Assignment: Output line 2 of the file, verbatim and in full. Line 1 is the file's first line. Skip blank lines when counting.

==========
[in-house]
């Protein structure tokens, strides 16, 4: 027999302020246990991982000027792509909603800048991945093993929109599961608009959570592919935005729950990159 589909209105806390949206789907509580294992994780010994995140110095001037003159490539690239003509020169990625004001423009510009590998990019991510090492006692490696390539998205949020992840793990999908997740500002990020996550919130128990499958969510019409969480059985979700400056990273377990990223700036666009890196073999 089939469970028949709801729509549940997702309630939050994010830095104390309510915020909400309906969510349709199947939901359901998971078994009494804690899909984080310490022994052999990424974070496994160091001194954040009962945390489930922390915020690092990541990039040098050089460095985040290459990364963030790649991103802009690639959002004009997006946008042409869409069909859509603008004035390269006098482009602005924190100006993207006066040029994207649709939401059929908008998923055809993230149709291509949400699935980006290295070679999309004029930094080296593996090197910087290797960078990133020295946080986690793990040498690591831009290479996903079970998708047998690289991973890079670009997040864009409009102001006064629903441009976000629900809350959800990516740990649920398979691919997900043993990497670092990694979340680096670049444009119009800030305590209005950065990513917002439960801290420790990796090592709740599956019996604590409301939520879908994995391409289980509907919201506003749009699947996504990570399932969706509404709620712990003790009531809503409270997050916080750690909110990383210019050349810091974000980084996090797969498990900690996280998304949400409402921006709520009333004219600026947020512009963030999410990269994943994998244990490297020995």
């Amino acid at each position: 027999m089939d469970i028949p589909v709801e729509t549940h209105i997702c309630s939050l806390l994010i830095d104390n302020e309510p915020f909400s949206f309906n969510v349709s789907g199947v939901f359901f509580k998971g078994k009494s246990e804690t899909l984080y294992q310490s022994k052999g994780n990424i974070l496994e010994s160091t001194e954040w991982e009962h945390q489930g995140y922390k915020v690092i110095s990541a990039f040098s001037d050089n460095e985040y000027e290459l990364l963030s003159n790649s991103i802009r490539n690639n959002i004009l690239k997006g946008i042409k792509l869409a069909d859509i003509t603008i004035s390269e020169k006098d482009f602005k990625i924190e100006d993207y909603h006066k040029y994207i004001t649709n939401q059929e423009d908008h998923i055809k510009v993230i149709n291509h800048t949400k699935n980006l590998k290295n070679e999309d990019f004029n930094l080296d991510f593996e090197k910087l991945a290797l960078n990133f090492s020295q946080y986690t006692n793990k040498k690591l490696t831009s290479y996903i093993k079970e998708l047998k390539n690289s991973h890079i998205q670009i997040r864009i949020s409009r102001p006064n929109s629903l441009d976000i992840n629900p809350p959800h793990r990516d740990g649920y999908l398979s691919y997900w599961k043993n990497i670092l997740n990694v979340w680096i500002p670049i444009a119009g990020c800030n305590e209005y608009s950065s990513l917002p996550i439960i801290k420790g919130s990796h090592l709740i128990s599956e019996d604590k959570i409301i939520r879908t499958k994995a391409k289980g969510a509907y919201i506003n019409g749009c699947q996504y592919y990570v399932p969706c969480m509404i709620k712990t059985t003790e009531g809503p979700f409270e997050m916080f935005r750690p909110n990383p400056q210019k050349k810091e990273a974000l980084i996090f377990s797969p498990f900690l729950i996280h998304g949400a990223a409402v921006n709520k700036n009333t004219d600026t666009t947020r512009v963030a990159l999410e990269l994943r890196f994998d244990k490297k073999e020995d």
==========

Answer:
């Protein structure tokens, strides 16, 4: 027999302020246990991982000027792509909603800048991945093993929109599961608009959570592919935005729950990159 589909209105806390949206789907509580294992994780010994995140110095001037003159490539690239003509020169990625004001423009510009590998990019991510090492006692490696390539998205949020992840793990999908997740500002990020996550919130128990499958969510019409969480059985979700400056990273377990990223700036666009890196073999 089939469970028949709801729509549940997702309630939050994010830095104390309510915020909400309906969510349709199947939901359901998971078994009494804690899909984080310490022994052999990424974070496994160091001194954040009962945390489930922390915020690092990541990039040098050089460095985040290459990364963030790649991103802009690639959002004009997006946008042409869409069909859509603008004035390269006098482009602005924190100006993207006066040029994207649709939401059929908008998923055809993230149709291509949400699935980006290295070679999309004029930094080296593996090197910087290797960078990133020295946080986690793990040498690591831009290479996903079970998708047998690289991973890079670009997040864009409009102001006064629903441009976000629900809350959800990516740990649920398979691919997900043993990497670092990694979340680096670049444009119009800030305590209005950065990513917002439960801290420790990796090592709740599956019996604590409301939520879908994995391409289980509907919201506003749009699947996504990570399932969706509404709620712990003790009531809503409270997050916080750690909110990383210019050349810091974000980084996090797969498990900690996280998304949400409402921006709520009333004219600026947020512009963030999410990269994943994998244990490297020995």